– If you are trying the 52 Cocktails house Caipirinha recipe, you can add more or less mint and more or less soda water, to taste. 52 Cocktails would usually add enough soda water to top up the glass.


Next, she made two Caipirinhas based on the recipe in The Craft of the Cocktail by the legendary Dale De Groff (Clarkson Potter, 2002), using brown sugar in one and rapadura (unrefined cane sugar with a caramelly flavour) in the other.


INGREDIENTS

6-8 mint leaves

1/2 lime, quartered

1 teaspoon brown/rapadura sugar

60ml cachaca

30ml soda water

GLASS

Old-fashioned

METHOD

Muddle the mint, lime and sugar in an old-fashioned glass. Add several ice cubes and the cachaca and stir until ice-cold. Top with soda water and serve.

NOTES

Dale De Groff’s recipe is quite different, but for the sake of the experiment 52 Cocktails had to make each drink using much the same ingredients and method. Dale’s recipe does not include mint or soda, and it uses brown sugar (not rapadura). His method is as follows:

Chill a rocks glass with cracked ice. Muddle the lime and syrup in a mixing glass and add the cachaca. Dump the ice from the rocks glass into the mixing glass and shake well. Pour the entire contents of the mixing glass into the rocks glass and serve.


Because this was turning into a scientific experiment that just happened to look like an excuse to drink three cocktails on a school night, the CEO labelled each drink using a very scientific method, ie by writing what type of sugar was in each drink on a rubber band and placing it around the relevant glass. “Genius!” she exclaimed. OK, OK, she might have had a few too taste tests along the way, but let’s not hold that against her.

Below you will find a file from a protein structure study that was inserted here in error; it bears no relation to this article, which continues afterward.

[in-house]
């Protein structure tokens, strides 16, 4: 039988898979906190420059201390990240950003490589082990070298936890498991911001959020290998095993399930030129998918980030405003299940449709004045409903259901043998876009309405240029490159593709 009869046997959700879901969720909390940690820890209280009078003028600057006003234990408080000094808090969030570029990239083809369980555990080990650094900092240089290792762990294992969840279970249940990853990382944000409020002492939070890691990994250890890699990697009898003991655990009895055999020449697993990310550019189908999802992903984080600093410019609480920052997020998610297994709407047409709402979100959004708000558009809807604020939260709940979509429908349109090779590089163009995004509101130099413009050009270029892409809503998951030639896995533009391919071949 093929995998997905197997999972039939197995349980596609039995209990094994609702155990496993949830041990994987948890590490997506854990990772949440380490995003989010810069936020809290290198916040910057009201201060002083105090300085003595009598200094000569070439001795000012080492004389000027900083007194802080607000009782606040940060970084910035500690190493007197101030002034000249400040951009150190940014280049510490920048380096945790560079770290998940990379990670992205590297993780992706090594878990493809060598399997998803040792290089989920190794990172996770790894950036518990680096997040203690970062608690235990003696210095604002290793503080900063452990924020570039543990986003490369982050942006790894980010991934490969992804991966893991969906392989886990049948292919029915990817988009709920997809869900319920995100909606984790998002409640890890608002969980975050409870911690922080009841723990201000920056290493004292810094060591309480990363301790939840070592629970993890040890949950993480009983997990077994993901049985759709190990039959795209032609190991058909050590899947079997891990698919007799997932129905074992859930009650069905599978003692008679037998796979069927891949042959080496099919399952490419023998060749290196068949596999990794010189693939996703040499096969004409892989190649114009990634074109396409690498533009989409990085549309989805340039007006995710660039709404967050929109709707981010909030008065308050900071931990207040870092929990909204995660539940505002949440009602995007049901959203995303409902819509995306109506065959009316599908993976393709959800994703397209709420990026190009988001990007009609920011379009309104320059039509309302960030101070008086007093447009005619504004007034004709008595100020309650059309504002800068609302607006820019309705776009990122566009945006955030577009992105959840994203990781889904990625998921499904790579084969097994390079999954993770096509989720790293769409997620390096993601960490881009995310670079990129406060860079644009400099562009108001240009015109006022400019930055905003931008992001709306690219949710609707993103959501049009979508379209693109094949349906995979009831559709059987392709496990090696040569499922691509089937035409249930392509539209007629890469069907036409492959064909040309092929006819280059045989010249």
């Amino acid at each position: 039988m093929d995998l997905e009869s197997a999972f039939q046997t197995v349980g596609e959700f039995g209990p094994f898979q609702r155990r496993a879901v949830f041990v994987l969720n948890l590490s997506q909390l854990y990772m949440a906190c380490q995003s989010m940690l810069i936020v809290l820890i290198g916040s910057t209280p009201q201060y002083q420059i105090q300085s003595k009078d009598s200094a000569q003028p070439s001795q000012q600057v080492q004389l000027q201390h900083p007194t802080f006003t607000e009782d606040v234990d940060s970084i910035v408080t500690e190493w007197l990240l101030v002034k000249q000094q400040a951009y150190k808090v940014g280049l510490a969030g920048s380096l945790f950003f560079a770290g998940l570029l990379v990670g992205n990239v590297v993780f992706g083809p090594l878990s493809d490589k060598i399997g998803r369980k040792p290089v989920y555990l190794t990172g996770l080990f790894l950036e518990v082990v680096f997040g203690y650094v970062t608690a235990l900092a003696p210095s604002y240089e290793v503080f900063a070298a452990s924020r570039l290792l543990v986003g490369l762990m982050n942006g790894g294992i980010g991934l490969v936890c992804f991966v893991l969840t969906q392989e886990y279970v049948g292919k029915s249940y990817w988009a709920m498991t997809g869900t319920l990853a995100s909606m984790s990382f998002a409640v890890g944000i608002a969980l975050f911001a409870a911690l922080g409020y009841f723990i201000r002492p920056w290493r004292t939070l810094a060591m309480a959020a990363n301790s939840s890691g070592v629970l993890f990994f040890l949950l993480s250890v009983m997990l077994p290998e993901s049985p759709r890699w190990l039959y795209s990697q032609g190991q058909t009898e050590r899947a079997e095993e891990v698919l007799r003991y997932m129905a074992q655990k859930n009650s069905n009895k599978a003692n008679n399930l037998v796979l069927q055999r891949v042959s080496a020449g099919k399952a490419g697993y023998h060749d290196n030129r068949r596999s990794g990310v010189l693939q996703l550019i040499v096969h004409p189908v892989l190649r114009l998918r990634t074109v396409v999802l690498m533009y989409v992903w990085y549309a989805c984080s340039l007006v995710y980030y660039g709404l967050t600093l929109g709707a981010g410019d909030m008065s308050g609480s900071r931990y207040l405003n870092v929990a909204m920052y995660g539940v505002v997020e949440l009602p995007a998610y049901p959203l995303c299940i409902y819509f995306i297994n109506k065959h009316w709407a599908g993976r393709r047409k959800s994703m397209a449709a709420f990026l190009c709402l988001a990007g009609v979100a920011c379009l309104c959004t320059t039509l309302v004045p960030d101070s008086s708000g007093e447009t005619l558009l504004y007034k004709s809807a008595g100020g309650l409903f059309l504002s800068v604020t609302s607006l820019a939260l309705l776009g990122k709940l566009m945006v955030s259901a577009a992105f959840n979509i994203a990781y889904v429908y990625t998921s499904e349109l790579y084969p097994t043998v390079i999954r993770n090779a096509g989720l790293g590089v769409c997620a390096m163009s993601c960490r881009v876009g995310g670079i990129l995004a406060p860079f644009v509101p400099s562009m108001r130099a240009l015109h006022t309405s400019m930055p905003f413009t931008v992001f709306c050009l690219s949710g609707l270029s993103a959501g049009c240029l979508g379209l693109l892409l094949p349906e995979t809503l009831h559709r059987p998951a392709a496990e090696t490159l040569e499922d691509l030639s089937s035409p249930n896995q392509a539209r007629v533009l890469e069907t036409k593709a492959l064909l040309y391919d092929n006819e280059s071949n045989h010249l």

When Baldilocks returned he found the three drinks lined up on the bench. First he tried the rapadura Caipirinha.

“Erk,” said Baldilocks eloquently. “Why is this so dry? Where’s the flavour I know and love?”

Next he tried the brown sugar Caipirinha.

“Ooh,” said Baldilocks. “It’s not as sweet as the house style Caipirinhas. But that allows the flavour of the cachaca to come through; that slightly petrol-y, slightly earthy, entirely delicious flavour. I like this one.”

Then he tried the house style Caipirinha.

“Oh!” said Baldilocks in shock. “I thought this would be my favourite, since it’s the one we always drink. But it’s so, SO sweet! It’s like drinking liquid lime icing! It’s delicious, but I can barely taste the cachaca and it makes my teeth hurt.”

He tried them all again before giving his final verdict.

“I like the brown sugar one best, though it could do with some more lime. It tastes like what a local would get in Brazil, whereas the house style one tastes like what the tourists would drink. The rapadura one is too dry and tastes sort of burnt.” He paused, thinking. “A drink that was in between the brown sugar one and the house Caipirinha would be really good,” he hinted subtly.

He tried them all again to be sure, even drinking the one he liked least, and then, not surprisingly, he need a little lie down. So he made his way into the bedroom – and in walked three bears. And not the kind from a fairy tale, either. Boy, was Baldilocks in for a surprise!